Yes, it's a good idea for believers to fast from time to time. Fasting is not required in Scripture, but it's highly recommended. The primary Biblical reason to fast is to develop a closer walk with God. By taking our eyes off the things of this world, we can focus better on Christ. "When you fast, do not look somber as the hypocrites do, for they disfigure their faces to show men they are fasting. I tell you the truth, they have received their reward in full. But when you fast, put oil on your head and wash your face, so that it will not be obvious to men that you are fasting, but only to your Father, who is unseen; and your Father, who sees what is done in secret, will reward you" (Matthew 6:16-18).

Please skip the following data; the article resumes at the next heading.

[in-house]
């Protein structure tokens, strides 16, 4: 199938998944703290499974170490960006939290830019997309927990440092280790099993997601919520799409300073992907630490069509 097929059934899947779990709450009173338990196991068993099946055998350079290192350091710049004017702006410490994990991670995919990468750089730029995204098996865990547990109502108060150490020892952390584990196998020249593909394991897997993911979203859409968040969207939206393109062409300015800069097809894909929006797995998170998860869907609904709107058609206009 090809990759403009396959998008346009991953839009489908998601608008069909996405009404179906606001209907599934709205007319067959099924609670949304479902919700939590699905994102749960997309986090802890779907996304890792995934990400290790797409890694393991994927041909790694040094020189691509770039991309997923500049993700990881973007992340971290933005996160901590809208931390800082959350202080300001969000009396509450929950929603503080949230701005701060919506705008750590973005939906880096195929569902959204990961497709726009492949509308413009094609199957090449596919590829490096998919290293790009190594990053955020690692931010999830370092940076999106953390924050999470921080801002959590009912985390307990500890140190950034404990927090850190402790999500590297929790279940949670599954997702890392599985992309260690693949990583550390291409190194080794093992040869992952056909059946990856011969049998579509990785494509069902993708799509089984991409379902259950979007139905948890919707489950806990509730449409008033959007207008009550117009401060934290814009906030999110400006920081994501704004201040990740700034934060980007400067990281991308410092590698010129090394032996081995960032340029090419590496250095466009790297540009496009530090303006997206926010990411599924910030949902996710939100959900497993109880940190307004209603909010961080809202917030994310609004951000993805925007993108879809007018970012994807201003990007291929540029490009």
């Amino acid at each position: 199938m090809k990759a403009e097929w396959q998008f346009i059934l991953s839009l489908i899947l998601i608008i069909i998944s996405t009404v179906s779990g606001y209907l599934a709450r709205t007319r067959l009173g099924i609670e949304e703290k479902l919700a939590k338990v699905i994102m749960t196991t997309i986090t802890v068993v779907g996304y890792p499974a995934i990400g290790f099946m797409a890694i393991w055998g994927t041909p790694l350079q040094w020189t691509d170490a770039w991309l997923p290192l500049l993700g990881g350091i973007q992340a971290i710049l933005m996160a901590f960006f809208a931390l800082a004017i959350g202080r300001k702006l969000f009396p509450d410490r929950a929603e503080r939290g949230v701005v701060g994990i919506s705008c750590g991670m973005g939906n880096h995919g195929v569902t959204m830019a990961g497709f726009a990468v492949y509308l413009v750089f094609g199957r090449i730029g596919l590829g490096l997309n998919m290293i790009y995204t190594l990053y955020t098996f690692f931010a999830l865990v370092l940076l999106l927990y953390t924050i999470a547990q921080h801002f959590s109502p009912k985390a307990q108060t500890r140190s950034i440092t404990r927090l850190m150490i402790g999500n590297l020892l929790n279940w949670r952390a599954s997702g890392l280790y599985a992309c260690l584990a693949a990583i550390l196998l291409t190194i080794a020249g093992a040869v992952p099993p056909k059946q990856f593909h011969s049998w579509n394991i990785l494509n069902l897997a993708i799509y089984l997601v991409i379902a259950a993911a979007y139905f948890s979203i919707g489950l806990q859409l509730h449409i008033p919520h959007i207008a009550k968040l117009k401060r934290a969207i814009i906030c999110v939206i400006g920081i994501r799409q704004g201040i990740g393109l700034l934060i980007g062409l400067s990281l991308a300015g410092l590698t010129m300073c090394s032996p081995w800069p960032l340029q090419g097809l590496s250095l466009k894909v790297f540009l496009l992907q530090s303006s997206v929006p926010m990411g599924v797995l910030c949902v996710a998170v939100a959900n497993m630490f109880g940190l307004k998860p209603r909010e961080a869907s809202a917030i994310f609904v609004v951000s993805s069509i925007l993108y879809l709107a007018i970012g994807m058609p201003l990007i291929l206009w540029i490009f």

In this example, lunch on Monday is your last meal of the day. You then fast until lunch on Tuesday. This schedule has the advantage of allowing you to eat everyday of the week while still reaping the benefits of fasting for 24 hours. It's also less likely that you'll lose weight because you are only cutting out two meals per week. So, if you're looking to bulk up or keep weight on, then this is a great option.
^ Guéranger, Prosper; Fromage, Lucien (1912). The Liturgical Year: Lent. Burns, Oates & Washbourne. p. 8. St. Benedict's rule prescribed a great many fasts, over and above the ecclesiastical fast of Lent; but it made this great distinction between the two: that whilst Lent obliged the monks, as well as the rest of the faithful, to abstain from food till sunset, these monastic fasts allowed the repast to be taken at the hour of None.